-- M.E.R., Portage, Ind.
A: The tax deductions your small business can claim will depend at least in part upon your business structure. Status as a corporation, for example, enables you to claim certain deductions unavailable to a partnership or sole proprietorship, and vice versa. Since we don't know which kind of business entity you are running, we'll provide some general ideas to explore with your accountant.
Professional Fees: If you have paid a lawyer, CPA, or consultant for business advice, document preparation, or general consultation, you can most likely deduct the costs.
Automobile Expenses: Even if you use your car for some nonbusiness activities, you can deduct a portion of certain expenses related to driving and maintenance, says Gregg Wind, a CPA based in Marina del Rey, Calif. "It could be a case where 50% of the time, a vehicle is used for business, and 50% of the time it is used for personal endeavors," Wind says.
Costs that may qualify include gasoline, maintenance, repairs, insurance, interest on a loan along with related depreciation over five years (if you bought the car), or lease payments. "The expense is multiplied by the business-use percentage to determine what the deduction should be," Wind explains. "Alternatively, a standard rate of 37.5 cents per business-use mile for 2004 -- 40.5 cents per mile in 2005 -- may be used, if that yields a larger deduction."
Rent: If you rent an office for your business, you can subtract the cost. If you're running your company out of your home and employ a portion of the house exclusively for an office (rather than, say, a den or spare bedroom), you can deduct that portion. "For example, if someone rents a 1,200-square-foot apartment for $2,000 a month and uses a 240-square-foot bedroom exclusively as an office, 20% of the rent would be deductible," Wind says.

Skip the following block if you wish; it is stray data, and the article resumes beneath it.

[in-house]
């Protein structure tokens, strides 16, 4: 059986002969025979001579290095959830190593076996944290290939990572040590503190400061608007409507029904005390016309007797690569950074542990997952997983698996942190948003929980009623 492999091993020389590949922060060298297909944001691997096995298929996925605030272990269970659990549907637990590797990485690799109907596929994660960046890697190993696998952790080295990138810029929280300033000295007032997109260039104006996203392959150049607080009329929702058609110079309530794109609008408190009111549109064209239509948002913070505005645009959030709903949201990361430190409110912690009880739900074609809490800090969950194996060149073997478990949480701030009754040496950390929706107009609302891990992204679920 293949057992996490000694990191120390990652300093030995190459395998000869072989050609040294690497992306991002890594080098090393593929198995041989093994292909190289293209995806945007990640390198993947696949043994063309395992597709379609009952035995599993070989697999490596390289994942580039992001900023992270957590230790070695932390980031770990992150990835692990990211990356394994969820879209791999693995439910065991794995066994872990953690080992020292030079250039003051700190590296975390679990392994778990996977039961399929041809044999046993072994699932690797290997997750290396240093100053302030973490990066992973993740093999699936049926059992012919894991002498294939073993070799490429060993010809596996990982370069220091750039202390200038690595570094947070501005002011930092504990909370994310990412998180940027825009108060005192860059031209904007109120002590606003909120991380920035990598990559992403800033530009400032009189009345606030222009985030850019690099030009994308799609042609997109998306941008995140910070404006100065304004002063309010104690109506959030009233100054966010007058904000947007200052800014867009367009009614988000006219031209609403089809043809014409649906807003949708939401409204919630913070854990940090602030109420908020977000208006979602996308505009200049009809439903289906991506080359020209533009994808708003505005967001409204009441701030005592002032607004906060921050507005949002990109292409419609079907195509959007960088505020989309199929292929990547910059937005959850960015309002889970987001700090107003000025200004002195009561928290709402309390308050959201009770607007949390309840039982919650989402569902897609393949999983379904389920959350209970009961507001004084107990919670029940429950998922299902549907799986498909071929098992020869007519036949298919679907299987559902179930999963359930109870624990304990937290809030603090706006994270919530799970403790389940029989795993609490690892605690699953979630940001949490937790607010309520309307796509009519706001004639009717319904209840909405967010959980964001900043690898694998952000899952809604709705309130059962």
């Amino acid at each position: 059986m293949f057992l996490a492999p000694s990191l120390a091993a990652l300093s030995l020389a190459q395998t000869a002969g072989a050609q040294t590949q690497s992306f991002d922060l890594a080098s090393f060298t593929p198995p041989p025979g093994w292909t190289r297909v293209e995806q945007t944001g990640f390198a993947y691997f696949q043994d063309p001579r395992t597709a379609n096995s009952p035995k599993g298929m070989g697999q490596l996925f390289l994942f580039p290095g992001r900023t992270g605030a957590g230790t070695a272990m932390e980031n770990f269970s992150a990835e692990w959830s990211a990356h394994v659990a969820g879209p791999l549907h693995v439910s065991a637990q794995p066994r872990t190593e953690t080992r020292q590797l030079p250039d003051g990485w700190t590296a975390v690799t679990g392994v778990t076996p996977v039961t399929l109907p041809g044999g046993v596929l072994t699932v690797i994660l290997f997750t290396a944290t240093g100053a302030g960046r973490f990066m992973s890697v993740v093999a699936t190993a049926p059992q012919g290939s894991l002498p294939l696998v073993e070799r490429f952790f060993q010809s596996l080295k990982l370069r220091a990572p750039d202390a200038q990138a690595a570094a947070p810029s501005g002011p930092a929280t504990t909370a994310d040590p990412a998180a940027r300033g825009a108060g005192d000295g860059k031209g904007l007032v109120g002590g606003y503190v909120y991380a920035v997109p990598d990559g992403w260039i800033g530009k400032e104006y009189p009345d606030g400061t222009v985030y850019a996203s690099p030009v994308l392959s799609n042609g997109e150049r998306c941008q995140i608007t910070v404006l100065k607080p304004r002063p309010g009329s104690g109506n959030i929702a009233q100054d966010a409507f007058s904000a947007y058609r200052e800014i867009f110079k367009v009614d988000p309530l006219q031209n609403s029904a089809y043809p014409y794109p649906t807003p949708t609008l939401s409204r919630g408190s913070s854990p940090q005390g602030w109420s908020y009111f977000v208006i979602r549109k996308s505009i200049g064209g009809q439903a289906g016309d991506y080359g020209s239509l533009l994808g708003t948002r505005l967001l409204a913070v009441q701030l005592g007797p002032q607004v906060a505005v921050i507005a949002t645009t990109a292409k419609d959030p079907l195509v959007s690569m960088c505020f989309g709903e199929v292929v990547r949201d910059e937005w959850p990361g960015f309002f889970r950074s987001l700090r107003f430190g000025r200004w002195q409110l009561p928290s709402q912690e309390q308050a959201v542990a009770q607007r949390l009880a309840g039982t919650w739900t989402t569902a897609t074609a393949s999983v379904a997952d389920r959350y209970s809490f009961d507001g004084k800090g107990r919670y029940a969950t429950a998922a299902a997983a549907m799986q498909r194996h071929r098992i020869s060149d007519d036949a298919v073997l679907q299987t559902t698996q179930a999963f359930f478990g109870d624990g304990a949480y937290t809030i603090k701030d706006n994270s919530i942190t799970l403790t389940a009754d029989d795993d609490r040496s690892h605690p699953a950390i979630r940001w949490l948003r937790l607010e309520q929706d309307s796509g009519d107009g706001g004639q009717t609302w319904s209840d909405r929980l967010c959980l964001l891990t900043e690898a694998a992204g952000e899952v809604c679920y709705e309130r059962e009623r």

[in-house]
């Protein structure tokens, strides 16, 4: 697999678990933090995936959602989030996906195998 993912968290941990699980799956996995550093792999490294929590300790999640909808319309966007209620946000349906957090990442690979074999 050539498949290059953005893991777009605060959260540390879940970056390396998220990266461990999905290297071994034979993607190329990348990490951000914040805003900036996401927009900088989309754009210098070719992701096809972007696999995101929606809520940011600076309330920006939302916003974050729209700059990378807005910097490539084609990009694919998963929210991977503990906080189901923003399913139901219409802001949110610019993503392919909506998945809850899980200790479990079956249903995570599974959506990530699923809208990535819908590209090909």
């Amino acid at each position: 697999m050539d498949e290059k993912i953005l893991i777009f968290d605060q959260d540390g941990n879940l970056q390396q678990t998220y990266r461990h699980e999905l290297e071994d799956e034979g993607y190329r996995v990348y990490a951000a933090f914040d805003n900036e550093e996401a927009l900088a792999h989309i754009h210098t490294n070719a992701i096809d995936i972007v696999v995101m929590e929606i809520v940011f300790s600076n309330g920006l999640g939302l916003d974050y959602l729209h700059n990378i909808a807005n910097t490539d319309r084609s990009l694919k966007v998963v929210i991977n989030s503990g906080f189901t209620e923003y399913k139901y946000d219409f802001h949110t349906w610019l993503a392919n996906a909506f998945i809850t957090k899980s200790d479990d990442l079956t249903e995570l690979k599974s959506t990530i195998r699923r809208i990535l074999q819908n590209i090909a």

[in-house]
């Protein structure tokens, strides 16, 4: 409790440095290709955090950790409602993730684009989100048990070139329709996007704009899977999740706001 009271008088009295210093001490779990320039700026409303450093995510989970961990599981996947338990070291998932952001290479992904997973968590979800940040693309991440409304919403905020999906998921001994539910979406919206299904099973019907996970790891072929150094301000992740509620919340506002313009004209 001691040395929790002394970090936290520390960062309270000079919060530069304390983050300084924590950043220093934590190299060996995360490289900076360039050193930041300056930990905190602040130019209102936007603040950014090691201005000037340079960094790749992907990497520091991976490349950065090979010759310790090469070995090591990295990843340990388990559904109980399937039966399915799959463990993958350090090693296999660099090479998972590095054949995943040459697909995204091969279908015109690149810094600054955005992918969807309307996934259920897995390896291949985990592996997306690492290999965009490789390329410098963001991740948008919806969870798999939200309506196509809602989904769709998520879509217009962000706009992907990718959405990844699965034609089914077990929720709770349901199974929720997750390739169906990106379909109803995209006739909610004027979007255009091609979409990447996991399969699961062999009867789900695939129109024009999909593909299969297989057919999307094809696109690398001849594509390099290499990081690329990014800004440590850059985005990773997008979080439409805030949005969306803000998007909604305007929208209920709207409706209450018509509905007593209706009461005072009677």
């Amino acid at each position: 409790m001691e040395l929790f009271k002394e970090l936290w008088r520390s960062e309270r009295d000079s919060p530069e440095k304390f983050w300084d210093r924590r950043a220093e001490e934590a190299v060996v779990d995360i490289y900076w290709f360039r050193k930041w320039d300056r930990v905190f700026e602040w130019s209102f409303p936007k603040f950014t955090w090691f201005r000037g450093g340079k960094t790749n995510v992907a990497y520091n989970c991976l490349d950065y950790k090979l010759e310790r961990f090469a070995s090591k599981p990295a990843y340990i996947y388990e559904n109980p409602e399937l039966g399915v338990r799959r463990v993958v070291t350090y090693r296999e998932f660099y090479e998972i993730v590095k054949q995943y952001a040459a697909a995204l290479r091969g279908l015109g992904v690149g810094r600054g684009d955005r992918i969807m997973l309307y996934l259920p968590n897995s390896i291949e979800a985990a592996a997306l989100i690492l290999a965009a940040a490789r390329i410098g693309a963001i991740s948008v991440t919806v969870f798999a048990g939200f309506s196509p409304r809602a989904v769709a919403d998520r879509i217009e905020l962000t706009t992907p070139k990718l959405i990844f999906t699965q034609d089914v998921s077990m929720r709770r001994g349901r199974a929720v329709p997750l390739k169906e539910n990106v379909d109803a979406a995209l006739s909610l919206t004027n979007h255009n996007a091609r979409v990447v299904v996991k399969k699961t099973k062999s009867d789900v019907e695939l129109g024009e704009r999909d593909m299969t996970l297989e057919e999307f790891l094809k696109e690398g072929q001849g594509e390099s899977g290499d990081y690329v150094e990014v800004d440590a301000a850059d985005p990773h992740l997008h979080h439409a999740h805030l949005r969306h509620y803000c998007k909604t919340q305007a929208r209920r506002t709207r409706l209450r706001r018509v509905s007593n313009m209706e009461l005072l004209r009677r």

Printing: Don't forget that the money you've invested in printing up such items as business cards, brochures, and letterhead counts as a deductible business expense.
Retirement Plans: Even if you've maxed out on your 401(k) retirement plan, you can set up an additional account for your business. "Since the maximum retirement contribution that an individual can have annually is $41,000 beginning in 2004, there would be a spread between your 401(k) limit and the maximum," says Don Lucove, a CPA with Lucove, Say & Co. in Calabasas, Calif. "Accordingly, additional retirement plan funds could be set aside."
For example, you might establish a SEP-IRA (an IRA for the self-employed) if your business produces net income. The contribution you can make to that kind of account corresponds to a percentage of net income, and you can open one as late as Apr. 15 -- or Oct. 15 if you get an extension -- to fund the contribution.
Medical Reimbursement Plans: If you own a corporation, you can adopt a plan that reimburses your employees (including yourself) for medical expenses. Alternatively, you can institute a flexible spending plan that would do the same thing. "Discrimination is not permitted, so this benefit must be available to all employees," Lucove notes.
Family Employees: If your spouse is willing to participate in the business, you can put him or her on your payroll -- if he or she actually does work for the company, Lucove says. "That would increase your potential Social Security base calculation for retirement when that time is at hand," he says.
If you operate a sole proprietorship, consider hiring your teenage children as well. "This would shift taxable income to a lower bracket," Lucove says, because in a sole proprietorship, "there will be no Social Security or Medicare taxes for wages paid to children under age 18."
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